Vitamins and minerals
The body needs about 15 vitamins and 10 main minerals to stay healthy. Minerals include iron for the blood and calcium for strong bones and teeth. Examples of vitamins are vitamin K, needed for blood to clot properly at a cut and vitamin C, which is important in maintaining all kinds of body parts, including the skin, lips, and gums. Most vitamins and minerals are especially plentiful in fresh fruits and vegetables.
Another helpful substance in foods is fibre, also called dietary fibre or roughage. It occurs mainly in wholemeal types of bread, pasta, rice and other grain or cereal foods, and also in fresh vegetables and fruits. Fibre is not digested and absorbed into the body. But it does keep the digestive system or guts working well, especially the intestines, and it helps prevent some intestinal diseases.
The body is two-thirds water, and this water is constantly moving around in body parts and being used up. Water is contained in most foods, and it makes up most of our drinks. An average adult should take in about two and a half litres of water each day. Lack of water is called dehydration and is very dangerous. It can cause illness and death far faster than lack of food can.
THE PROCESS OF DIGESTION
The parts of the body that break down or digest foods to obtain their nutrients are called the digestive system. Digestion begins in the mouth, where teeth cut and crush the food, and mix it with watery saliva (spit). Lumps of chewed food are swallowed down the gullet (oesophagus) into the stomach. Here powerful digestive juices and acids are added to the food, as the stomach squeezes and churns it up.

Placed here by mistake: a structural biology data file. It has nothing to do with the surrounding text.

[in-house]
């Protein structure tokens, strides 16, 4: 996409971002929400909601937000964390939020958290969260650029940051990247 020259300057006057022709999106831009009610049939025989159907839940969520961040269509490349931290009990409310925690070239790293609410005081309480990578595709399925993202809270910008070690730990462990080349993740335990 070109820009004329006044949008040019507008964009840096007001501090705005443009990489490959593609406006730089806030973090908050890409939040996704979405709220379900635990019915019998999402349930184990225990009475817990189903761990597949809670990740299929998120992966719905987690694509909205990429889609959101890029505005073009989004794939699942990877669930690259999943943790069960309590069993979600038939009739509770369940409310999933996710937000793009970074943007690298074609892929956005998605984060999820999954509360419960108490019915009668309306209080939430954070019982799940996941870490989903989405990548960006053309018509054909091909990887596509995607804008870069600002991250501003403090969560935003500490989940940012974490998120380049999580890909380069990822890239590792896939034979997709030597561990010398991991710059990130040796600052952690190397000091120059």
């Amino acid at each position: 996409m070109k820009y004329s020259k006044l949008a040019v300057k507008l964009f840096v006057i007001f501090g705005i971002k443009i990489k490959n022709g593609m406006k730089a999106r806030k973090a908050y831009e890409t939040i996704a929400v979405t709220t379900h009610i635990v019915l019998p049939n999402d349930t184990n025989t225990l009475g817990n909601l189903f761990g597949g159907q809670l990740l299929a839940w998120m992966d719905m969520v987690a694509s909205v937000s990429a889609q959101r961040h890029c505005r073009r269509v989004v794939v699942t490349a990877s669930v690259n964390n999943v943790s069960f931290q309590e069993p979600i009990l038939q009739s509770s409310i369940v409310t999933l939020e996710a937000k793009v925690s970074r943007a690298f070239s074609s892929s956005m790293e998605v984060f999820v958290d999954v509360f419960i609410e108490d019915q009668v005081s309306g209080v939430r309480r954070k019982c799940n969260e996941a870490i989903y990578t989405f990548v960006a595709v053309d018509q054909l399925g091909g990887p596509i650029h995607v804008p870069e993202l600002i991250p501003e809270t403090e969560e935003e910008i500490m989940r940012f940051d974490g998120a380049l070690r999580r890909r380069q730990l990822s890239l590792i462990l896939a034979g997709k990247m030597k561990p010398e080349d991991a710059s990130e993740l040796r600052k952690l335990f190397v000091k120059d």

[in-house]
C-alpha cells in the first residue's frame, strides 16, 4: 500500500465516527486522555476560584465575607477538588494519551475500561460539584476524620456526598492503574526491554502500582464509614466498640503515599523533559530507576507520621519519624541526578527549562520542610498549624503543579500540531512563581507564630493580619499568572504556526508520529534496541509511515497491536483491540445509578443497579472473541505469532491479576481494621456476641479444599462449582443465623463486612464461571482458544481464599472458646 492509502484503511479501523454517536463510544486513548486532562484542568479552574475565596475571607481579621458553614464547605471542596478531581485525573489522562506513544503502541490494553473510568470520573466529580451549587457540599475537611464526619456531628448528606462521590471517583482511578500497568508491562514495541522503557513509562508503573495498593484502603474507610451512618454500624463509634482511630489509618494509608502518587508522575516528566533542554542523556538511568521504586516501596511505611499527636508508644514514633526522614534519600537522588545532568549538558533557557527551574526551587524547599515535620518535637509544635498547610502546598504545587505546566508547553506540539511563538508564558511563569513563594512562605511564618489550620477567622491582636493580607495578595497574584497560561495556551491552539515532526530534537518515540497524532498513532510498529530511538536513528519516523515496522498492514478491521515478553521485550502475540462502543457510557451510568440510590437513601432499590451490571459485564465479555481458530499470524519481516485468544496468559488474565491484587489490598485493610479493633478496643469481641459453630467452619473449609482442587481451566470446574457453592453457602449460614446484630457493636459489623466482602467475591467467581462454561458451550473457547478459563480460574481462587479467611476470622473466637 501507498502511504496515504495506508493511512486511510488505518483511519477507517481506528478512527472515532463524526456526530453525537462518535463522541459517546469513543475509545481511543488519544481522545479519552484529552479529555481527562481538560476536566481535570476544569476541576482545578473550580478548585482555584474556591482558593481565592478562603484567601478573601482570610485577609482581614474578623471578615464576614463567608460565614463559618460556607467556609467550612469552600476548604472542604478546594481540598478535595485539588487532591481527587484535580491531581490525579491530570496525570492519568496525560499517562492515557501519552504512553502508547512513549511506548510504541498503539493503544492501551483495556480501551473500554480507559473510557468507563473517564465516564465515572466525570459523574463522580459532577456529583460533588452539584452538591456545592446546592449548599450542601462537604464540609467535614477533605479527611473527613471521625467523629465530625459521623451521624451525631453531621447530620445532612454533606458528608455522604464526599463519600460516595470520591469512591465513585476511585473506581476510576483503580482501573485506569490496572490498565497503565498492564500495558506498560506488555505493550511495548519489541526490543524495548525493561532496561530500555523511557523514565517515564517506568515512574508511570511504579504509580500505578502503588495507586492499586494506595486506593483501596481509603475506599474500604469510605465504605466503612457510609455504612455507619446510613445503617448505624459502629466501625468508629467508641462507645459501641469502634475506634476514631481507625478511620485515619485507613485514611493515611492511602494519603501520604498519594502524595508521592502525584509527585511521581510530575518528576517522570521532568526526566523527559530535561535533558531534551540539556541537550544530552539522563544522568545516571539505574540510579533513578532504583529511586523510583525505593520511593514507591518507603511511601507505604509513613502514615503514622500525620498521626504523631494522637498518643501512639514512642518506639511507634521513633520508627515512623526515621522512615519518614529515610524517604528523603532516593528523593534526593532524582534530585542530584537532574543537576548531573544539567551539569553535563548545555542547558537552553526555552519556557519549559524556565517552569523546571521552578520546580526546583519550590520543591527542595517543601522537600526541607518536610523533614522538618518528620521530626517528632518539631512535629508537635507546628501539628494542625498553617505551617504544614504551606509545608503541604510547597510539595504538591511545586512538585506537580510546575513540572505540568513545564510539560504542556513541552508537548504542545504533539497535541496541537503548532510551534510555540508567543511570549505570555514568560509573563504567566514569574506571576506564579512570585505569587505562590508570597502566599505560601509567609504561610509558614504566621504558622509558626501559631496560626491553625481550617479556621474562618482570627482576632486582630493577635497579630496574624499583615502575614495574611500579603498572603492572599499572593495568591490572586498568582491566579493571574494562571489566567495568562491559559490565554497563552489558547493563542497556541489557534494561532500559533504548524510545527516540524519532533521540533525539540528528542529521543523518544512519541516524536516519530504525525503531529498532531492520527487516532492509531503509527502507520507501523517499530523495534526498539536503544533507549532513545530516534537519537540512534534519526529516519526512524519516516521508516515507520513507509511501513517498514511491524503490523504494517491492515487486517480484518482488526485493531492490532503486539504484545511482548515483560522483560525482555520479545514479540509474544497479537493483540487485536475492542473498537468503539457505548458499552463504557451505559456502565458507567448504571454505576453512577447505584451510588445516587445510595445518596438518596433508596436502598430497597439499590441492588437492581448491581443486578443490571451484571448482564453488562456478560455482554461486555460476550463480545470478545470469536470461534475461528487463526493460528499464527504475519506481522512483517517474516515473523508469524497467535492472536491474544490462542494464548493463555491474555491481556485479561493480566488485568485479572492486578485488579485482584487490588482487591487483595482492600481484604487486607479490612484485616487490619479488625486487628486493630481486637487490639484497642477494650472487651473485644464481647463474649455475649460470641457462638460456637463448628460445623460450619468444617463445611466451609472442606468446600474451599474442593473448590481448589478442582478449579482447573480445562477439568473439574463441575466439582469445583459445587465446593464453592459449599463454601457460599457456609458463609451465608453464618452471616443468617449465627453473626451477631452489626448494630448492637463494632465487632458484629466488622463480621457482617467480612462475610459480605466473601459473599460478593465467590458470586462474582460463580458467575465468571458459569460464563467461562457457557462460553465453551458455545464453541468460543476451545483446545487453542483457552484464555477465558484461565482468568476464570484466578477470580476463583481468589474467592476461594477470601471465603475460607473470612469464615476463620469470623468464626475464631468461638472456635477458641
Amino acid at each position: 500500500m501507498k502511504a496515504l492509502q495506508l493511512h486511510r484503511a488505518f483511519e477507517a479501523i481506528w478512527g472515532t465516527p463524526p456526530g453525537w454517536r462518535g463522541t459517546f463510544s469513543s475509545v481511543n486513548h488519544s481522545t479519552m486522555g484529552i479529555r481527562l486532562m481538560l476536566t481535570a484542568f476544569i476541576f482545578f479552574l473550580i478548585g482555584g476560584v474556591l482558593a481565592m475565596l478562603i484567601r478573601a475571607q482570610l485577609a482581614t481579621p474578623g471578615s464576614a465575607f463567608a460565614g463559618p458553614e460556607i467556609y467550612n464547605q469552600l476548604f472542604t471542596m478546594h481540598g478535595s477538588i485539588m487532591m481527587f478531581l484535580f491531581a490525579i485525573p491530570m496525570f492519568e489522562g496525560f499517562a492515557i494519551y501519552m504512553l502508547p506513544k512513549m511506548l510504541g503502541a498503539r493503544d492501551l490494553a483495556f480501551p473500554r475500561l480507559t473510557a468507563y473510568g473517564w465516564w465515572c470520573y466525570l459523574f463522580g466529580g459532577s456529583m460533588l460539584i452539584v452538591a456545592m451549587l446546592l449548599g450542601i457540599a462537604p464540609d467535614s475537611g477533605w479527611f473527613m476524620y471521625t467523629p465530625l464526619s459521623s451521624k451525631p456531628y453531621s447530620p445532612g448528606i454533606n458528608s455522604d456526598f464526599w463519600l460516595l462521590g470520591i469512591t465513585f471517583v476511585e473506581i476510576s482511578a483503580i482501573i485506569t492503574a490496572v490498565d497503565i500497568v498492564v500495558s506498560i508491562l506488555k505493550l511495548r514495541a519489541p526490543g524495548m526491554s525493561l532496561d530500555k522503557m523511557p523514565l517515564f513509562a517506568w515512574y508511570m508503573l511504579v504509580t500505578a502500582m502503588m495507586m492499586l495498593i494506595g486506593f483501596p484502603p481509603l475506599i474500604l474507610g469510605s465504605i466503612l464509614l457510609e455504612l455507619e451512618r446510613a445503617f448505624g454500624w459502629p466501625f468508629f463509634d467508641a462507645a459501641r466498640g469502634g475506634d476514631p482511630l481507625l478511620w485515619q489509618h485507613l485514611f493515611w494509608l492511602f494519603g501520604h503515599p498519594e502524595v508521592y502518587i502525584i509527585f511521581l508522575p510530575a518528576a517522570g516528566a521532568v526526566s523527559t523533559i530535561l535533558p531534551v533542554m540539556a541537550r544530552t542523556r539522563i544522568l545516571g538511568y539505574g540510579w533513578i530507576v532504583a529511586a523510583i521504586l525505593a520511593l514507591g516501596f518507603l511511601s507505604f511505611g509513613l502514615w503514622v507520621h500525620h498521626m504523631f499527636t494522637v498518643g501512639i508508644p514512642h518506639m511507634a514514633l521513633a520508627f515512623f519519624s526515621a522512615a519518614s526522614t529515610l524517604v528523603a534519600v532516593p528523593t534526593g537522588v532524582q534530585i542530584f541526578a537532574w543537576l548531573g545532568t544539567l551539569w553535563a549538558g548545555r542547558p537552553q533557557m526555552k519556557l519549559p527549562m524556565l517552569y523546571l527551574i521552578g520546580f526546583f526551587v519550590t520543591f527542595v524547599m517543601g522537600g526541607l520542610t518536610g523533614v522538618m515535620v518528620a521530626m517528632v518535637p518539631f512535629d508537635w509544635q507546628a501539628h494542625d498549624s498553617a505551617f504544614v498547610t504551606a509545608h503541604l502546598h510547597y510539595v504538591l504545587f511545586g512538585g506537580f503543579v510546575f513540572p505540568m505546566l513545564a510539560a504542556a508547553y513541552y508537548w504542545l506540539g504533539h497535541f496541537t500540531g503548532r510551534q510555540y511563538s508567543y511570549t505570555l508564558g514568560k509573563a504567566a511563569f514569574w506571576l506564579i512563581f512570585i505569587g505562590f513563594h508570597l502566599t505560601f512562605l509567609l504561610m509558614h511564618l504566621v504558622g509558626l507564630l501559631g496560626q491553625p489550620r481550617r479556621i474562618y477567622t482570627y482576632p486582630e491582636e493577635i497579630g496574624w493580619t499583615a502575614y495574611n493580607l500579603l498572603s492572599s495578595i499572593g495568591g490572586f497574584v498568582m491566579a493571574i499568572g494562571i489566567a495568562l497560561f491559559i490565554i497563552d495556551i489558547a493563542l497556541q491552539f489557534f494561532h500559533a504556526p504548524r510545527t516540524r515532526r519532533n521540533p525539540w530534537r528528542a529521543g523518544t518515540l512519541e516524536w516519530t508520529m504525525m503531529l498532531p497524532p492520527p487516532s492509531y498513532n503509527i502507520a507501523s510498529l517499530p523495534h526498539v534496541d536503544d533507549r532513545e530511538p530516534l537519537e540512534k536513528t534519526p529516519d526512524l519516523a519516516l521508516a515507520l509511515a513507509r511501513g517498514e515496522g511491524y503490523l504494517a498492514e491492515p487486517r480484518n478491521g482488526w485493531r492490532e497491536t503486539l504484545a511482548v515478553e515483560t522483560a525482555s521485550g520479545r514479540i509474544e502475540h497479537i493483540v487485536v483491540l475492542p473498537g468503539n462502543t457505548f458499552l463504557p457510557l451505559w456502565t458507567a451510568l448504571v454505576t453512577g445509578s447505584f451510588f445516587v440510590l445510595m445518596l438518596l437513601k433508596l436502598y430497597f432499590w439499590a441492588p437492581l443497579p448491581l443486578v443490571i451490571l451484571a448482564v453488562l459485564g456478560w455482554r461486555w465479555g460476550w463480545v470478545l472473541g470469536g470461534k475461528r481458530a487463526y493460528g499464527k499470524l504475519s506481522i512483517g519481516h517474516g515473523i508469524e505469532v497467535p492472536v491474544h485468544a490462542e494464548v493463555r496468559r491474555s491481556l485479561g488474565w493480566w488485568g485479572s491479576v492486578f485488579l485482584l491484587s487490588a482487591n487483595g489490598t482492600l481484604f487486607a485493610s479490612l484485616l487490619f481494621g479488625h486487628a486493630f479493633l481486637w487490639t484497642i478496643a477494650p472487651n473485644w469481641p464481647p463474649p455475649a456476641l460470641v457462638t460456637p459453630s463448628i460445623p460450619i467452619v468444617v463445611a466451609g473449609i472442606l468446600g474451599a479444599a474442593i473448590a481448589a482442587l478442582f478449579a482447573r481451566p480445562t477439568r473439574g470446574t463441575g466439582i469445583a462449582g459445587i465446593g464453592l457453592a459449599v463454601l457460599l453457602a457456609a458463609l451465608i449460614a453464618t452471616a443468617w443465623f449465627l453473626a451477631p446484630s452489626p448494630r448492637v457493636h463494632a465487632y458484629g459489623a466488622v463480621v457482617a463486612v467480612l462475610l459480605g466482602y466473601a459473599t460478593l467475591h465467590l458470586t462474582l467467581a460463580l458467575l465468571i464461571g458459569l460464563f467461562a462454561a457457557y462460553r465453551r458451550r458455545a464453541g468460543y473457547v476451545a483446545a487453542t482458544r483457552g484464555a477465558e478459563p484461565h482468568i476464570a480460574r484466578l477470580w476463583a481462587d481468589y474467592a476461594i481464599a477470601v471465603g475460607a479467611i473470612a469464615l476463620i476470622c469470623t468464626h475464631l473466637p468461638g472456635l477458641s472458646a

Next, the food passes into the long, coiled small intestine. More digestive juices are added. These juices come from the small intestine’s inner lining and also from body parts called the pancreas and liver, which are next to the stomach. Nutrients that are removed from the food by these juices are taken from the small intestine into the blood.
After the small intestine comes the shorter but wider large intestine (colon). Here water is removed from the leftovers and they are formed into brown, squishy lumps. The lumps, called faeces or bowel motions, are stored in the last part of the intestine, the rectum. Finally, they leave the body through a ring of muscle, called the anus.
A balanced diet includes a wide range of foods that provide all the nutrients needed by the body, in the right proportions, but not too much of them. It includes plenty of fresh foods, especially fresh fruits and vegetables. It also means not eating too many fatty foods, particularly fatty meats.
Too much of certain foods can cause ill health and diseases of the stomach, intestines and other body parts. Also, eating too much food, and taking too little exercise, makes the body too heavy, or overweight. This is known as obesity. Obesity increases the risks of many health problems, from painful joints to high blood pressure and heart disease.